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The Dio-fronted incarnations of Sabbath, one with Bill Ward and one without, took until 2007 to be recognized for their collective significance. Dio's tenure in Sabbath was previously fragmented across two decades. His return to Sabbath in 1992 saw the band merging the attitude of the previous two Dio-fronted albums with the heaviness Ronnie would retain for his solo project. Although this meant that the potential the Martin-fronted line-up was showing on Tyr was abandoned (and that may be a tragedy in its own right) it reinforces the strength of the three Dio-fronted albums as a defined and cohesive era in Black Sabbath history when combined onto one disc.
Despite a bewildering array of Sabbath compilations featuring predominantly or exclusively the Ozzy-fronted line-up (except the hurried The Sabbath Stones compilation), the only compilation of this kind was a sort of embryonic version of The Dio Years that is hard to find and featured a severely lacking tracklist. The selection here has been chosen with far more attention to the important moments of this line-up. With 16 tracks, there is plenty of space for each of the albums to be represented.
Noticeably, 'Children Of The Sea' is not included amongst the tracks from the Heaven & Hell album. Although the version from Live Evil is an excellent live track, and works well as lip service to what may well have been the ultimate Sabbath live album, it means that this classic track is compromised slightly. Another omission is 'The Sign Of The Southern Cross', which means that the album’s quota of solemn and reflective epics is diminished a little. 'Voodoo' and 'Lonely Is The Word' seem odd choices in place of say, 'Walk Away' and 'Country Girl' which epitomised the rockier side of Dio's years with the band.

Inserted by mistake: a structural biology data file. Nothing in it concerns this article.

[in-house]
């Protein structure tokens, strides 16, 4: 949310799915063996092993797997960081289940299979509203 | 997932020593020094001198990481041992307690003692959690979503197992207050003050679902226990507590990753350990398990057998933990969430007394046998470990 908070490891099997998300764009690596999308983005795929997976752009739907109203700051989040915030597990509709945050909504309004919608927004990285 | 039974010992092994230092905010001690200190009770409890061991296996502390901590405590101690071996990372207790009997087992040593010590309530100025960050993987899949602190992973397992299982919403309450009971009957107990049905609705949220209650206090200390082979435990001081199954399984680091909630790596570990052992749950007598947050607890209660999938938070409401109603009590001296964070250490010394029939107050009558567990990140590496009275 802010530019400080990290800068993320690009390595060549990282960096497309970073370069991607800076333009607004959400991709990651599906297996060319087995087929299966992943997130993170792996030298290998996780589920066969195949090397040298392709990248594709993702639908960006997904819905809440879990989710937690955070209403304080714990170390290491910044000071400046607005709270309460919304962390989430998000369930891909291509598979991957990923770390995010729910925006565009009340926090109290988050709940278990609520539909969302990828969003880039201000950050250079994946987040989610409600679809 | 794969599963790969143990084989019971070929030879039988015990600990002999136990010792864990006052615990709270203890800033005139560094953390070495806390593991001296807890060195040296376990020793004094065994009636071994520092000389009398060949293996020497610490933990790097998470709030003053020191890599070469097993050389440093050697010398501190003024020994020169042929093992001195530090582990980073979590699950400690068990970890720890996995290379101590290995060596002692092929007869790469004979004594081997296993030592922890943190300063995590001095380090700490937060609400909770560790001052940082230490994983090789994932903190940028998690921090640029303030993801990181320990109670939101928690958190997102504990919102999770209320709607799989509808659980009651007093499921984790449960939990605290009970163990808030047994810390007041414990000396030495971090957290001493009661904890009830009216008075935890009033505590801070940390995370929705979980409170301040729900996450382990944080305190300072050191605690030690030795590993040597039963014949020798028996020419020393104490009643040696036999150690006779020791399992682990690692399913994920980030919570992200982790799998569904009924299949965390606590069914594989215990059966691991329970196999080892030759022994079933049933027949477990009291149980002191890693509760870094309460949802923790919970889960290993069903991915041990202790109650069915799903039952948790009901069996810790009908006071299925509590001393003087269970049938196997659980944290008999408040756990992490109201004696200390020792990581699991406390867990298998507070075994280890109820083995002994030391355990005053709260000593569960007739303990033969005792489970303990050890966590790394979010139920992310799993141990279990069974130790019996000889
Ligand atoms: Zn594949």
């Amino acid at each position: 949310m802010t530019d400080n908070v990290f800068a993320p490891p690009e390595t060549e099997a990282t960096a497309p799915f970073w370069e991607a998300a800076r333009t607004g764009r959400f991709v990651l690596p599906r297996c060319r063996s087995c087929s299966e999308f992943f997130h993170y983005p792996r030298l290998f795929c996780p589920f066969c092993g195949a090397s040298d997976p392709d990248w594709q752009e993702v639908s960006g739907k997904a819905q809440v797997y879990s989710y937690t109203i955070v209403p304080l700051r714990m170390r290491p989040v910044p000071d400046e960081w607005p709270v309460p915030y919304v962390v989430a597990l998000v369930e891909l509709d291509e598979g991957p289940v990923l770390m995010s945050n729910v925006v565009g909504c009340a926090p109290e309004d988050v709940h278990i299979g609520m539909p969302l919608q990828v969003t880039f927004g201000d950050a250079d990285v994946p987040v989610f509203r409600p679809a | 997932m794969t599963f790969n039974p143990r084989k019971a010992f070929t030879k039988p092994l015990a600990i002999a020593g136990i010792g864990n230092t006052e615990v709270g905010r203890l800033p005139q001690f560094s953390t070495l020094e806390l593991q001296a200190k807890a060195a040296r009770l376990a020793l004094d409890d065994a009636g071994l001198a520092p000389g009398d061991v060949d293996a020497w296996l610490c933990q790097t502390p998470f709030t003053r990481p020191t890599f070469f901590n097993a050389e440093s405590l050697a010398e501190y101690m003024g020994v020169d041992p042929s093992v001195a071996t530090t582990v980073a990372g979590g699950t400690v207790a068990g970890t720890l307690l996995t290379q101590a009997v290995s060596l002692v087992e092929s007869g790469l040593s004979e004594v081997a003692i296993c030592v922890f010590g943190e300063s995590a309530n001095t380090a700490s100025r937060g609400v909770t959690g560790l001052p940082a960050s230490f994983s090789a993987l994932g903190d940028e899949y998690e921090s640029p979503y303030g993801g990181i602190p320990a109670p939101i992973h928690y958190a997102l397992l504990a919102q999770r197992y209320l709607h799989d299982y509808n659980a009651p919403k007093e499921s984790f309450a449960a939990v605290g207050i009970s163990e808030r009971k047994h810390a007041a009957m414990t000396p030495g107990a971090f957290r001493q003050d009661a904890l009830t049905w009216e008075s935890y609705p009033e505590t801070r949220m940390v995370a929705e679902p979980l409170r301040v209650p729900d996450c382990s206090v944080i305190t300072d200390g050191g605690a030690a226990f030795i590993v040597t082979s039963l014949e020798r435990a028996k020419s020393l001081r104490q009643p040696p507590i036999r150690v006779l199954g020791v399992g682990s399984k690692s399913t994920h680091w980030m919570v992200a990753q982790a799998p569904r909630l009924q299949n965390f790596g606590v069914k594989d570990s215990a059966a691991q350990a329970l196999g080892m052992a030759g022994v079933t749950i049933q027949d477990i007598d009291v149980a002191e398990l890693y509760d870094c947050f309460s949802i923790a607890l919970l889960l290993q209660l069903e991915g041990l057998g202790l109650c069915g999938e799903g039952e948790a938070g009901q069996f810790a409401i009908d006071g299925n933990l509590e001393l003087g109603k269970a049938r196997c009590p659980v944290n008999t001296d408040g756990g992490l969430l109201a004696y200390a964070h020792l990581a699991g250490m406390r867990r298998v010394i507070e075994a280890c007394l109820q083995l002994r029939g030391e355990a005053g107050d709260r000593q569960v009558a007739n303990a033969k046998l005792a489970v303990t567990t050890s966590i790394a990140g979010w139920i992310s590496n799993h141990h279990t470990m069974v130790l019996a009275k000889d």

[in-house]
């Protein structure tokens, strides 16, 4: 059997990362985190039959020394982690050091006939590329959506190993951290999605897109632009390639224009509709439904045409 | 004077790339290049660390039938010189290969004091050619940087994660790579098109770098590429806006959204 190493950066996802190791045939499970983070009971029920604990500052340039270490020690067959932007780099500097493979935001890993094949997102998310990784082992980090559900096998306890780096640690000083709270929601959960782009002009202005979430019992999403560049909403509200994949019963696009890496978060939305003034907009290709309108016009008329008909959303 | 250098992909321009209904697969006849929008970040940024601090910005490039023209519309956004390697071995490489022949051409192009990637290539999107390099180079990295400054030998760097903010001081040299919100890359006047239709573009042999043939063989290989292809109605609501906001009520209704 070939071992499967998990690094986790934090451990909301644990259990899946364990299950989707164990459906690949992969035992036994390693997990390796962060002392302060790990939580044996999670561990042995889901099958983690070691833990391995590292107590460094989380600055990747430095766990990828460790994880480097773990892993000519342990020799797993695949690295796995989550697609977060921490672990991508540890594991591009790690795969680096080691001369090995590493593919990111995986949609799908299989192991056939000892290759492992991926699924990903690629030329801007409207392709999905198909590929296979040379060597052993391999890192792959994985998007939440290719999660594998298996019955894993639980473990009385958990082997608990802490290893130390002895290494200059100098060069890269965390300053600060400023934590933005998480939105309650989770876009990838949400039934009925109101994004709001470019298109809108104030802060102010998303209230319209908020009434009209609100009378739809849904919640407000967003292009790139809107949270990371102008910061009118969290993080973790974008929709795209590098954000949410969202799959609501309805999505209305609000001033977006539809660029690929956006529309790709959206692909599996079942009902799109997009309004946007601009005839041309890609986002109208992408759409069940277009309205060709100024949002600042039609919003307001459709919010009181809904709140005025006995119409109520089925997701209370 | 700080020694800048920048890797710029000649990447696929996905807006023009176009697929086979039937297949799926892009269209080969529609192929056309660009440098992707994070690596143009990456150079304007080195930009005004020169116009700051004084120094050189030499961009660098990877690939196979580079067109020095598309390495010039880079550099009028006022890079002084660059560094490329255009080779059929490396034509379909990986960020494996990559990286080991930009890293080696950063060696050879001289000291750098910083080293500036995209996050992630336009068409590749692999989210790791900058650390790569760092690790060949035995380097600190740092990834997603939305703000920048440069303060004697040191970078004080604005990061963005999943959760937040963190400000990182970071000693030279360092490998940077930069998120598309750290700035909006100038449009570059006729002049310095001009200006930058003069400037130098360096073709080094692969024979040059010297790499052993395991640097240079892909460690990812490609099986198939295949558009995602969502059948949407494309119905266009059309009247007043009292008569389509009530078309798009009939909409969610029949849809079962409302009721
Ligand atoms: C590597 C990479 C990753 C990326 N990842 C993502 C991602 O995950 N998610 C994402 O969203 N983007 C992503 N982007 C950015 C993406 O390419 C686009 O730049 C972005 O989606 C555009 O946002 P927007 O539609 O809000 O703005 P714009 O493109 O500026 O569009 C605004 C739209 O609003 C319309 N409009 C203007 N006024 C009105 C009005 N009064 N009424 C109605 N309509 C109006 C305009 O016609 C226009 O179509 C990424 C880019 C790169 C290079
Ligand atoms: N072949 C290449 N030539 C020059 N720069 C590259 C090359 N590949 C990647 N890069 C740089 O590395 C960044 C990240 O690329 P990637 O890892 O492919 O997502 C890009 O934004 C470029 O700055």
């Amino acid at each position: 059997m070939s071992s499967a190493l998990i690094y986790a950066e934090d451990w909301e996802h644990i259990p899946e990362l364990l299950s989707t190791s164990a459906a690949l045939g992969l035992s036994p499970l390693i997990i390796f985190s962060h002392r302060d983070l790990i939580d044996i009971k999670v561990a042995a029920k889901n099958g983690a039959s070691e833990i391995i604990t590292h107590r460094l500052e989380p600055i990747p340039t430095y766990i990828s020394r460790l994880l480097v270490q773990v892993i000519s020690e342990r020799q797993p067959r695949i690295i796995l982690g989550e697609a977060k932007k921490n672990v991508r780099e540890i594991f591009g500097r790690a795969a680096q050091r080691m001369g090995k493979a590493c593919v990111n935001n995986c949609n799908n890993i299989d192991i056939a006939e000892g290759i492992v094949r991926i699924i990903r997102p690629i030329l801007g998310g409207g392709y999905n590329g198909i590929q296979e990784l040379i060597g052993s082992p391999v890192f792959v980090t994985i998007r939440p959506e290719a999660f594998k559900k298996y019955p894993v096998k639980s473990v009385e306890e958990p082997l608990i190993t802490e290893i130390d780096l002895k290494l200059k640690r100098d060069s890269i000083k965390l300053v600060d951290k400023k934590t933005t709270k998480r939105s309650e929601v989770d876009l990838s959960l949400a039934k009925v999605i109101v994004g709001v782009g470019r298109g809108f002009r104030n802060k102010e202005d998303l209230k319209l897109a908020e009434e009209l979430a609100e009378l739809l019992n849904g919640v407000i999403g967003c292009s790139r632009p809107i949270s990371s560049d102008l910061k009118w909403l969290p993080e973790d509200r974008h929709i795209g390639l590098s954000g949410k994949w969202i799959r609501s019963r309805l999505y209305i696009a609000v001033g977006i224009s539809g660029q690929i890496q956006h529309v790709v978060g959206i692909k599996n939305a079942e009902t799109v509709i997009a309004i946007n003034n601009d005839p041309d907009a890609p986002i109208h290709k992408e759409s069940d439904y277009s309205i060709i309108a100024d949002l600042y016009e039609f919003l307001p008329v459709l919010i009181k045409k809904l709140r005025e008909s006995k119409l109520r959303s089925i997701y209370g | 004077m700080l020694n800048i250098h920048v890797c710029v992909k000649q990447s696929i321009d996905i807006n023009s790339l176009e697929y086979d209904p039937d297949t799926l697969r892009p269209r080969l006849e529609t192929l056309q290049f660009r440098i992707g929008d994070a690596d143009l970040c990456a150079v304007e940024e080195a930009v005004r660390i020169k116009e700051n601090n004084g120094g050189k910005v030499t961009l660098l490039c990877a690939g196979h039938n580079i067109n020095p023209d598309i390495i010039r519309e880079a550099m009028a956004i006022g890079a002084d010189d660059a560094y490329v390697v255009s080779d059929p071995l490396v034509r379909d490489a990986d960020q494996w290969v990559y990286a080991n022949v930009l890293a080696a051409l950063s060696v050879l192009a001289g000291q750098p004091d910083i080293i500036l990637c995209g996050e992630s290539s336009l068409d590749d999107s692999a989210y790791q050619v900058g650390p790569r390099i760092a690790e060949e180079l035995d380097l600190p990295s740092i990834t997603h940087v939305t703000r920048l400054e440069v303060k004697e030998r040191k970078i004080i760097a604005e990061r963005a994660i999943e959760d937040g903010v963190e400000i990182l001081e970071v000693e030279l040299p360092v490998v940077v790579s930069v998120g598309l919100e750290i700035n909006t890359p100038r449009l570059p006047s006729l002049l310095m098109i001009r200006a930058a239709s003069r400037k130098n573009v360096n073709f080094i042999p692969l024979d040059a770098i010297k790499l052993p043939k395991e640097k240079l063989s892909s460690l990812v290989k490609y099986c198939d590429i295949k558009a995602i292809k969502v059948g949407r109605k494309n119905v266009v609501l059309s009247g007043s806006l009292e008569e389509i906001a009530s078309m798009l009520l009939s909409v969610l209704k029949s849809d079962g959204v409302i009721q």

Overall, however, there is little to complain about. Although nothing can capture the feel of those original albums like owning them in their entirety, The Dio Years runs together reasonably well. While the omitted tracks raise eyebrows, the inclusion of 'Neon Knights', 'Heaven & Hell', 'The Mob Rules' and several others help raise it to definitive status. The morbid 'After All (The Dead)' and the stomping 'I' provide two huge Doom Metal songs that lead the album smoothly towards the final three tracks, and the main draw of the album: the first new Black Sabbath recordings since 1998.